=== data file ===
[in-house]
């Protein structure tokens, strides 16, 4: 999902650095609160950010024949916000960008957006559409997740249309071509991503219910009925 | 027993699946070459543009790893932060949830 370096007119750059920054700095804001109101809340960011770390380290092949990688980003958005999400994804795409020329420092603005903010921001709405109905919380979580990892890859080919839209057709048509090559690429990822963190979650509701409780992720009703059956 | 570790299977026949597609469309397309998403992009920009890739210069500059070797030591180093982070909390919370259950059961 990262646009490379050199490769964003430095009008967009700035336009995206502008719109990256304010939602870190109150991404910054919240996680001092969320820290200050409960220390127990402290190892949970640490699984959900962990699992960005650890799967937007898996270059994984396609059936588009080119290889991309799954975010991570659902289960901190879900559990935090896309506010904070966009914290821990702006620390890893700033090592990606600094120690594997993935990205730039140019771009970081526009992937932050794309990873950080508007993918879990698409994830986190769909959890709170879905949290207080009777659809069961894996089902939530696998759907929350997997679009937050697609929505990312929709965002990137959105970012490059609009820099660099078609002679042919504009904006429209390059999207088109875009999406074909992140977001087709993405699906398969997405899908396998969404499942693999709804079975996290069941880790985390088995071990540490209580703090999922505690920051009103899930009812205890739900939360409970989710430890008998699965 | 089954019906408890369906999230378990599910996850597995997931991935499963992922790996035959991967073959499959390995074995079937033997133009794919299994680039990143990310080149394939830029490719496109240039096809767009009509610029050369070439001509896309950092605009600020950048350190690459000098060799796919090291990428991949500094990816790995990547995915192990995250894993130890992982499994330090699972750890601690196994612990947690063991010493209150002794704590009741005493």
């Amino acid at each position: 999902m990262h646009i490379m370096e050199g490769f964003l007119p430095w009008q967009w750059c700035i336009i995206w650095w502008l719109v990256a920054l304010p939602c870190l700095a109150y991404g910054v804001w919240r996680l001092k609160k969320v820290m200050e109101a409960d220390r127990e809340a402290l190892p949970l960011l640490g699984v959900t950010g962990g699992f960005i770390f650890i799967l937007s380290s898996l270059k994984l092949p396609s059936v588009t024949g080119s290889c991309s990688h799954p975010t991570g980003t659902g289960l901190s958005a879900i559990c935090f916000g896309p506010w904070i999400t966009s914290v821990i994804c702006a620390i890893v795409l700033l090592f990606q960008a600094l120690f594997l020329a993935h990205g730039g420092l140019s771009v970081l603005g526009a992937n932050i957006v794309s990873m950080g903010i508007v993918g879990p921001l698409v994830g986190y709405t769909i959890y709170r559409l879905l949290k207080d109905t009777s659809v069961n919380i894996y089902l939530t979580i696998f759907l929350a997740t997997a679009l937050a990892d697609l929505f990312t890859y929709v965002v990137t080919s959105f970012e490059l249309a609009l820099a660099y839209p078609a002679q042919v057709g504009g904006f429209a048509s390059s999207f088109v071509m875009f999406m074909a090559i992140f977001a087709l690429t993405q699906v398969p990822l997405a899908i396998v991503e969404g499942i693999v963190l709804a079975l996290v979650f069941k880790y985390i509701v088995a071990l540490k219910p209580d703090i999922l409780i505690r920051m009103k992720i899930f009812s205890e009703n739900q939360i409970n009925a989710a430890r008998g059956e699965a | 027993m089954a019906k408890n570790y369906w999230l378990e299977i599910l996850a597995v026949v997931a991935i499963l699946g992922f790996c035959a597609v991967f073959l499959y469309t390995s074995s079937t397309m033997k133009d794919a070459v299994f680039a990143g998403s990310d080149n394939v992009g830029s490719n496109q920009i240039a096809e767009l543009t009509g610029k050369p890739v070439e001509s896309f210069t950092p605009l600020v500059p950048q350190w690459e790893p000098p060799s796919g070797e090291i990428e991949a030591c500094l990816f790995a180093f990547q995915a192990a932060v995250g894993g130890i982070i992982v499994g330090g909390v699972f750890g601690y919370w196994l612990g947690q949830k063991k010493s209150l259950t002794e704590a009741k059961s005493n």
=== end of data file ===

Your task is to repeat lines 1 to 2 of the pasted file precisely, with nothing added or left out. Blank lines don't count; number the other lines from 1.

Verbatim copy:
[in-house]
């Protein structure tokens, strides 16, 4: 999902650095609160950010024949916000960008957006559409997740249309071509991503219910009925 | 027993699946070459543009790893932060949830 370096007119750059920054700095804001109101809340960011770390380290092949990688980003958005999400994804795409020329420092603005903010921001709405109905919380979580990892890859080919839209057709048509090559690429990822963190979650509701409780992720009703059956 | 570790299977026949597609469309397309998403992009920009890739210069500059070797030591180093982070909390919370259950059961 990262646009490379050199490769964003430095009008967009700035336009995206502008719109990256304010939602870190109150991404910054919240996680001092969320820290200050409960220390127990402290190892949970640490699984959900962990699992960005650890799967937007898996270059994984396609059936588009080119290889991309799954975010991570659902289960901190879900559990935090896309506010904070966009914290821990702006620390890893700033090592990606600094120690594997993935990205730039140019771009970081526009992937932050794309990873950080508007993918879990698409994830986190769909959890709170879905949290207080009777659809069961894996089902939530696998759907929350997997679009937050697609929505990312929709965002990137959105970012490059609009820099660099078609002679042919504009904006429209390059999207088109875009999406074909992140977001087709993405699906398969997405899908396998969404499942693999709804079975996290069941880790985390088995071990540490209580703090999922505690920051009103899930009812205890739900939360409970989710430890008998699965 | 089954019906408890369906999230378990599910996850597995997931991935499963992922790996035959991967073959499959390995074995079937033997133009794919299994680039990143990310080149394939830029490719496109240039096809767009009509610029050369070439001509896309950092605009600020950048350190690459000098060799796919090291990428991949500094990816790995990547995915192990995250894993130890992982499994330090699972750890601690196994612990947690063991010493209150002794704590009741005493």